» Contact Us
» Advertise With Us
» Newspaper Ads
Wolfgang Van Halen's stretching beyond his family name
Wolfgang Van Halen was Mark Tremonti's first choice to play bass in the band that plays on his first solo album, 2012's "All I Was." But he certainly understood when Van Halen had to go on tour with his other band -- Van Halen.
"It's not like you can compete with that," Tremonti says with a laugh.
But when Brian Marshall, who also plays with Tremonti in the bands Creed and Alter Bridge, couldn't tour with the Tremonti band for personal reasons, the guitarist's first call was a no-brainer.
"I happened to be in New Jersey with Morgan Rose from Sevendust, just kind of hanging out and recording random stuff," recalls Van Halen, 21, the son of guitarist Eddie Van Halen and actress Valerie Bertinelli. "We heard Tremonti was having a gig in New York and we really wanted to go, and about three days before Mark gave me a call and asked if I wanted to be part of it.
"So within an hour I had put all my stuff in a pickup truck and we were rehearsing. We ran through the whole set once and had the show the next day, and it's just gone from there."
The Tremonti gig is an big move for Van Halen, whose position in his father's band has been viewed with a degree of skepticism since he joined in 2007, replacing popular original bassist Michael Anthony. Van Halen tries to take it all in stride -- "There's definitely a lot of hate out there I try not to acknowledge," he says -- but working in another band certainly bolsters his credibility.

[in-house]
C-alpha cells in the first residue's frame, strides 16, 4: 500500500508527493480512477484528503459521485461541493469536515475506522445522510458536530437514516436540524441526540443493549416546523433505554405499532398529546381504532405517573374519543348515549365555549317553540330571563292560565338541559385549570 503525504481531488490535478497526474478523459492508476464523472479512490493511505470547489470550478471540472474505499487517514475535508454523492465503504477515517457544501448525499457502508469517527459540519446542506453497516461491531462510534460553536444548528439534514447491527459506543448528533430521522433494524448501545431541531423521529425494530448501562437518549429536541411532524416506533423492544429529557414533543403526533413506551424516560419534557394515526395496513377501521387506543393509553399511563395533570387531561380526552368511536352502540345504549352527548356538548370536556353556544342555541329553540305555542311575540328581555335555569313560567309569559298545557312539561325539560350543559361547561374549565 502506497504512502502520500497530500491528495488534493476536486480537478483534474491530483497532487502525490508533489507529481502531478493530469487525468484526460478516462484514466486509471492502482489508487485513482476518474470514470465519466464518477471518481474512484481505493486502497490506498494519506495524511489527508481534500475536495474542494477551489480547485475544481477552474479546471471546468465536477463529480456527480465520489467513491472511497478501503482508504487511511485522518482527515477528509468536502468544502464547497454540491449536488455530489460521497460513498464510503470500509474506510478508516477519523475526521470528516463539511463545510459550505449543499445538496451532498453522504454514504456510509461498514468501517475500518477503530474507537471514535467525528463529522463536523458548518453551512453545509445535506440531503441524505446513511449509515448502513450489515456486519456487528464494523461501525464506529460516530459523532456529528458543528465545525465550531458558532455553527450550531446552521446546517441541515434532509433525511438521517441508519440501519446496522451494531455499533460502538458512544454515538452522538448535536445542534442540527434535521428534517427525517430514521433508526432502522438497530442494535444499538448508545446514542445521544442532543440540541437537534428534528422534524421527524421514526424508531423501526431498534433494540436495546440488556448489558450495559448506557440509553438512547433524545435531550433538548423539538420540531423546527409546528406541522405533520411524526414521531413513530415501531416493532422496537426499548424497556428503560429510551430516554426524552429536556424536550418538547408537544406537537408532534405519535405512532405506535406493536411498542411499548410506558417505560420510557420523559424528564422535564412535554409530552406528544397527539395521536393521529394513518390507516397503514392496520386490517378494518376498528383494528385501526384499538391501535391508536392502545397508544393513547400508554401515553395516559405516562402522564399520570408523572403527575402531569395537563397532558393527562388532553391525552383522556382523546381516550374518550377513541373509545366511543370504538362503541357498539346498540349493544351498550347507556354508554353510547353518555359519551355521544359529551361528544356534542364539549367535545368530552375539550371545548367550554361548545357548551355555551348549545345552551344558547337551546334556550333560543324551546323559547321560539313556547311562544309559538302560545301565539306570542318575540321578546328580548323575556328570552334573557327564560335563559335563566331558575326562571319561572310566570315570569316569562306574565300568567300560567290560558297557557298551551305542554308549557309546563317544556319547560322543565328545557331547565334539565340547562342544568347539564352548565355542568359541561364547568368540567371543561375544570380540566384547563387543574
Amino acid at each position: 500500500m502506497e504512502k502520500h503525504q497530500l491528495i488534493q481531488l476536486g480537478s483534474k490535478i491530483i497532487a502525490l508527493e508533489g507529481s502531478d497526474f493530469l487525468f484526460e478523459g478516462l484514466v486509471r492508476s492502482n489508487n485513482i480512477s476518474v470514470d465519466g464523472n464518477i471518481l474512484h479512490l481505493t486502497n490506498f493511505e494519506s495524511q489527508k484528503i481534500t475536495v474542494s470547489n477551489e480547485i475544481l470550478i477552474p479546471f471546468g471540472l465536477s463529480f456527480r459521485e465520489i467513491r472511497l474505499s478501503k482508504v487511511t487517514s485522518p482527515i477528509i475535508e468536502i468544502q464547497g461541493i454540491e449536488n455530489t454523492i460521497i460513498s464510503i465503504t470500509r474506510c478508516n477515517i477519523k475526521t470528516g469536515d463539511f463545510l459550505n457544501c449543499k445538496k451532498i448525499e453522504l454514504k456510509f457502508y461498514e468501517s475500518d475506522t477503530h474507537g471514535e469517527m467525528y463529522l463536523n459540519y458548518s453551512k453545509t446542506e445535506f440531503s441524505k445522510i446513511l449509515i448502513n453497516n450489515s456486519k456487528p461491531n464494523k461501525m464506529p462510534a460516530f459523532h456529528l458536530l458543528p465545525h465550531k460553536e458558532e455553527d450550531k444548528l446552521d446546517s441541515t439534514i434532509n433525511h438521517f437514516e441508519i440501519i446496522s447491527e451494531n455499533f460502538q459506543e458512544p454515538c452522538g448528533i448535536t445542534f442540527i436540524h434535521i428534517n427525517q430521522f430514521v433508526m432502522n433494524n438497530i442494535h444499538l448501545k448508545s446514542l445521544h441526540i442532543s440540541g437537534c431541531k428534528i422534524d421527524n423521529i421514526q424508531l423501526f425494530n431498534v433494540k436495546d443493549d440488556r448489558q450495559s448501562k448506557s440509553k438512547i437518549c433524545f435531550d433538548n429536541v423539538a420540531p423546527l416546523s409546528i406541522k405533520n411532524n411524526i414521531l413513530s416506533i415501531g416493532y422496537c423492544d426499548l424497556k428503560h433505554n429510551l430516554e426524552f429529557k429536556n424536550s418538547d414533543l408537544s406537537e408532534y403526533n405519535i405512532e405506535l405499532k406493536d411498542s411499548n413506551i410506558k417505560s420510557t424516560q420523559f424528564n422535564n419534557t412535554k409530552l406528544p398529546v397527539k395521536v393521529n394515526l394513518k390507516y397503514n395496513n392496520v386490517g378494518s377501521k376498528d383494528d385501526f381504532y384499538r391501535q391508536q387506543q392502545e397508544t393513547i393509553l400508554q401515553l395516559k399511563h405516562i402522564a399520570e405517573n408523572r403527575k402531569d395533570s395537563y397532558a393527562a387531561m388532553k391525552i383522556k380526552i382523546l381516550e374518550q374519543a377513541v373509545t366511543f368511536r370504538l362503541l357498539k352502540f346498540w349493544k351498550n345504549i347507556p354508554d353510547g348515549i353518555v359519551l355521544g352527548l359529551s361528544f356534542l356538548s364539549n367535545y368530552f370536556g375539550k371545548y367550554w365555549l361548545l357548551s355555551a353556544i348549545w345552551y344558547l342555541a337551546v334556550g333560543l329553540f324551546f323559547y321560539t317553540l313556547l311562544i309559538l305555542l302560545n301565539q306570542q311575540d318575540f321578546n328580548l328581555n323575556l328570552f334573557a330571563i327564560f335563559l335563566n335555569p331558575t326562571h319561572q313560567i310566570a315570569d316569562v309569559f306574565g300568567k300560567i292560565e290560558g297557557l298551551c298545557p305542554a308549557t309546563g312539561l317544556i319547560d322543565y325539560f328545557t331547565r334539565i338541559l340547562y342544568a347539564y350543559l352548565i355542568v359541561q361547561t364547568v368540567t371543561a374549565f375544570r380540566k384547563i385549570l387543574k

"He's an amazing musician," Tremonti says. "He doesn't have that Van Halen gig just because his last name is Van Halen. He's an amazing bass player. He's also an amazing drummer and guitar player -- he's definitely got a lot of his dad's genes in him. And he's got a real sharp mind when it comes to memorizing and learning."
Van Halen -- who started out playing drums when he was nine years old -- is now considered a full-fledged member of the Tremonti band, which has been writing material for a follow up to "All I Was." He also remains part of Van Halen, which will play three shows during June in Japan and is reported to be working on a new album. "There's plenty of ideas lying around and some new stuff that we've been working on, too," Van Halen reports. "You never know what'll happen."
And Van Halen isn't limiting his ambition to just these two bands. With singing songwriting and keyboard skills as well, he could certainly make his own album and notes that, "I've always loved the whole Dave Grohl story of how he started Foo Fighters as just a whole demo album by himself. I'd love to do that." Mostly, however, Van Halen is confident he can be as busy as he wants in any number of musical directions.
"Honestly, this has all just kind of flowed into each other," he says. "I really don't have time to think about what I want to do. Stuff just kinda happens, which is great. It's all just doing what I love; as long as I'm playing music and having a good time, that's all I really need."
Tremonti and My Black Heart perform Thursday, Feb. 21, at the Crofoot Ballroom, 1 S. Saginaw St., Pontiac. Doors open at 7 p.m. Tickets are $18 in advance, $20 day of show. Call (248) 858-9333 or visit www.thecrofoot.com.
Send your thoughts and comments to